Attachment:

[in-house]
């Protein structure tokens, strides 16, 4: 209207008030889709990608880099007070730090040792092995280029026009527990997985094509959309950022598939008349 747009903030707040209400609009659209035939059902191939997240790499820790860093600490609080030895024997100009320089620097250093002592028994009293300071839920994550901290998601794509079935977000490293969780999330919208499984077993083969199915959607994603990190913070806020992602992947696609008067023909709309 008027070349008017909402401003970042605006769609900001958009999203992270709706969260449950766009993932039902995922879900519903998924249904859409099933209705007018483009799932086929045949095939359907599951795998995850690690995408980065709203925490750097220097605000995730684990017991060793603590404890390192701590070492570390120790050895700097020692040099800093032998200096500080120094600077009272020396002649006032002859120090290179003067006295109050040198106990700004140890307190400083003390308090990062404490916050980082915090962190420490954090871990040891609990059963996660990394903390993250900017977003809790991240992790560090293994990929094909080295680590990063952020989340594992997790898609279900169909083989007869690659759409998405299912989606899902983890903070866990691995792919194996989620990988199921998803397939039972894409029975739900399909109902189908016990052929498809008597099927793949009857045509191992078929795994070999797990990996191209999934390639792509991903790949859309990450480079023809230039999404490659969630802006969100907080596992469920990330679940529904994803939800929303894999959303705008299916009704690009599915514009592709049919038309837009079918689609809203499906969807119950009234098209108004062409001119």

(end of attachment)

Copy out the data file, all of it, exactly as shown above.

[in-house]
């Protein structure tokens, strides 16, 4: 209207008030889709990608880099007070730090040792092995280029026009527990997985094509959309950022598939008349 747009903030707040209400609009659209035939059902191939997240790499820790860093600490609080030895024997100009320089620097250093002592028994009293300071839920994550901290998601794509079935977000490293969780999330919208499984077993083969199915959607994603990190913070806020992602992947696609008067023909709309 008027070349008017909402401003970042605006769609900001958009999203992270709706969260449950766009993932039902995922879900519903998924249904859409099933209705007018483009799932086929045949095939359907599951795998995850690690995408980065709203925490750097220097605000995730684990017991060793603590404890390192701590070492570390120790050895700097020692040099800093032998200096500080120094600077009272020396002649006032002859120090290179003067006295109050040198106990700004140890307190400083003390308090990062404490916050980082915090962190420490954090871990040891609990059963996660990394903390993250900017977003809790991240992790560090293994990929094909080295680590990063952020989340594992997790898609279900169909083989007869690659759409998405299912989606899902983890903070866990691995792919194996989620990988199921998803397939039972894409029975739900399909109902189908016990052929498809008597099927793949009857045509191992078929795994070999797990990996191209999934390639792509991903790949859309990450480079023809230039999404490659969630802006969100907080596992469920990330679940529904994803939800929303894999959303705008299916009704690009599915514009592709049919038309837009079918689609809203499906969807119950009234098209108004062409001119």